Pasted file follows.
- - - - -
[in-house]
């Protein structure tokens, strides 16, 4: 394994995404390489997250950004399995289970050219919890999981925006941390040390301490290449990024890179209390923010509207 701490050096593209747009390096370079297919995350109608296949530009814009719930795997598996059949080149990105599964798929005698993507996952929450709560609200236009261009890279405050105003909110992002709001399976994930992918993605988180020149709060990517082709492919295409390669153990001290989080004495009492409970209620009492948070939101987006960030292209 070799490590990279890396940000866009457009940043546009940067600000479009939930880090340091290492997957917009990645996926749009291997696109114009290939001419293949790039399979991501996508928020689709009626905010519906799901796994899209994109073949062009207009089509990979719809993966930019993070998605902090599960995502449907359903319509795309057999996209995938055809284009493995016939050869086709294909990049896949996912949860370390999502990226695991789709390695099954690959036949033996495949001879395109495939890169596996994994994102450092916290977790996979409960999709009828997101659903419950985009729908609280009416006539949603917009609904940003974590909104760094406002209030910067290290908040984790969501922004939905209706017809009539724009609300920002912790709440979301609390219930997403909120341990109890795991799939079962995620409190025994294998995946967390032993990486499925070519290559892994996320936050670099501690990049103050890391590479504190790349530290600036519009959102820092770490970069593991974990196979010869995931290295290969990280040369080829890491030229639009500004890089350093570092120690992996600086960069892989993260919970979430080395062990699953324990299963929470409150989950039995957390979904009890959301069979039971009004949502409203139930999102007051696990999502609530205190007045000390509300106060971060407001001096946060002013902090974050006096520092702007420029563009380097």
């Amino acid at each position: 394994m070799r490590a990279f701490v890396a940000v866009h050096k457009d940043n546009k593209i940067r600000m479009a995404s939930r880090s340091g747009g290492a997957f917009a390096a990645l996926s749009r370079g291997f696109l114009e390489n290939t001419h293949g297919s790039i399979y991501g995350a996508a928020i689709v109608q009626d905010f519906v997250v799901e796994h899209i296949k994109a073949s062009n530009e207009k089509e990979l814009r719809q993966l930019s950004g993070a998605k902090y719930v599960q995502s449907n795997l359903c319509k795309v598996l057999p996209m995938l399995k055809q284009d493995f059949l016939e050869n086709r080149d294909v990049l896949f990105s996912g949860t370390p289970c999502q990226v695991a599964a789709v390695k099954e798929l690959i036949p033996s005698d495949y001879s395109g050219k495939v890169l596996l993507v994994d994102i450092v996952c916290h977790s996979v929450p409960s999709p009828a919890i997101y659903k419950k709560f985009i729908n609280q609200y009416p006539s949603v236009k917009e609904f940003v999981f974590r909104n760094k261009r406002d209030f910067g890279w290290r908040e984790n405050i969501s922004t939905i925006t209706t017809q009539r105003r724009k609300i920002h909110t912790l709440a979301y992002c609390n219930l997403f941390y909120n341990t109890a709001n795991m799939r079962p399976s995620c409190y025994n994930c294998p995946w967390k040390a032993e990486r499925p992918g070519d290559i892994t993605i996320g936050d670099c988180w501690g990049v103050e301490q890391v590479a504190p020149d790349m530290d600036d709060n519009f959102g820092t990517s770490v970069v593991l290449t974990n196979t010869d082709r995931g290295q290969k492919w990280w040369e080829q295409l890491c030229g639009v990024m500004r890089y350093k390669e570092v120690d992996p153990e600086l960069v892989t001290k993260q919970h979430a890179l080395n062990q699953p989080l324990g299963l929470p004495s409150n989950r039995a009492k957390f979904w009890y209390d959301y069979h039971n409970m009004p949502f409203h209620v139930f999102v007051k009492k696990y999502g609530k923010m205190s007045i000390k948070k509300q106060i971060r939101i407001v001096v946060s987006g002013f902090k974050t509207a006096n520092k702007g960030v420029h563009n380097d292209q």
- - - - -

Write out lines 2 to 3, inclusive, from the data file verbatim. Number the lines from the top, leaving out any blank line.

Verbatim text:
């Protein structure tokens, strides 16, 4: 394994995404390489997250950004399995289970050219919890999981925006941390040390301490290449990024890179209390923010509207 701490050096593209747009390096370079297919995350109608296949530009814009719930795997598996059949080149990105599964798929005698993507996952929450709560609200236009261009890279405050105003909110992002709001399976994930992918993605988180020149709060990517082709492919295409390669153990001290989080004495009492409970209620009492948070939101987006960030292209 070799490590990279890396940000866009457009940043546009940067600000479009939930880090340091290492997957917009990645996926749009291997696109114009290939001419293949790039399979991501996508928020689709009626905010519906799901796994899209994109073949062009207009089509990979719809993966930019993070998605902090599960995502449907359903319509795309057999996209995938055809284009493995016939050869086709294909990049896949996912949860370390999502990226695991789709390695099954690959036949033996495949001879395109495939890169596996994994994102450092916290977790996979409960999709009828997101659903419950985009729908609280009416006539949603917009609904940003974590909104760094406002209030910067290290908040984790969501922004939905209706017809009539724009609300920002912790709440979301609390219930997403909120341990109890795991799939079962995620409190025994294998995946967390032993990486499925070519290559892994996320936050670099501690990049103050890391590479504190790349530290600036519009959102820092770490970069593991974990196979010869995931290295290969990280040369080829890491030229639009500004890089350093570092120690992996600086960069892989993260919970979430080395062990699953324990299963929470409150989950039995957390979904009890959301069979039971009004949502409203139930999102007051696990999502609530205190007045000390509300106060971060407001001096946060002013902090974050006096520092702007420029563009380097």
């Amino acid at each position: 394994m070799r490590a990279f701490v890396a940000v866009h050096k457009d940043n546009k593209i940067r600000m479009a995404s939930r880090s340091g747009g290492a997957f917009a390096a990645l996926s749009r370079g291997f696109l114009e390489n290939t001419h293949g297919s790039i399979y991501g995350a996508a928020i689709v109608q009626d905010f519906v997250v799901e796994h899209i296949k994109a073949s062009n530009e207009k089509e990979l814009r719809q993966l930019s950004g993070a998605k902090y719930v599960q995502s449907n795997l359903c319509k795309v598996l057999p996209m995938l399995k055809q284009d493995f059949l016939e050869n086709r080149d294909v990049l896949f990105s996912g949860t370390p289970c999502q990226v695991a599964a789709v390695k099954e798929l690959i036949p033996s005698d495949y001879s395109g050219k495939v890169l596996l993507v994994d994102i450092v996952c916290h977790s996979v929450p409960s999709p009828a919890i997101y659903k419950k709560f985009i729908n609280q609200y009416p006539s949603v236009k917009e609904f940003v999981f974590r909104n760094k261009r406002d209030f910067g890279w290290r908040e984790n405050i969501s922004t939905i925006t209706t017809q009539r105003r724009k609300i920002h909110t912790l709440a979301y992002c609390n219930l997403f941390y909120n341990t109890a709001n795991m799939r079962p399976s995620c409190y025994n994930c294998p995946w967390k040390a032993e990486r499925p992918g070519d290559i892994t993605i996320g936050d670099c988180w501690g990049v103050e301490q890391v590479a504190p020149d790349m530290d600036d709060n519009f959102g820092t990517s770490v970069v593991l290449t974990n196979t010869d082709r995931g290295q290969k492919w990280w040369e080829q295409l890491c030229g639009v990024m500004r890089y350093k390669e570092v120690d992996p153990e600086l960069v892989t001290k993260q919970h979430a890179l080395n062990q699953p989080l324990g299963l929470p004495s409150n989950r039995a009492k957390f979904w009890y209390d959301y069979h039971n409970m009004p949502f409203h209620v139930f999102v007051k009492k696990y999502g609530k923010m205190s007045i000390k948070k509300q106060i971060r939101i407001v001096v946060s987006g002013f902090k974050t509207a006096n520092k702007g960030v420029h563009n380097d292209q």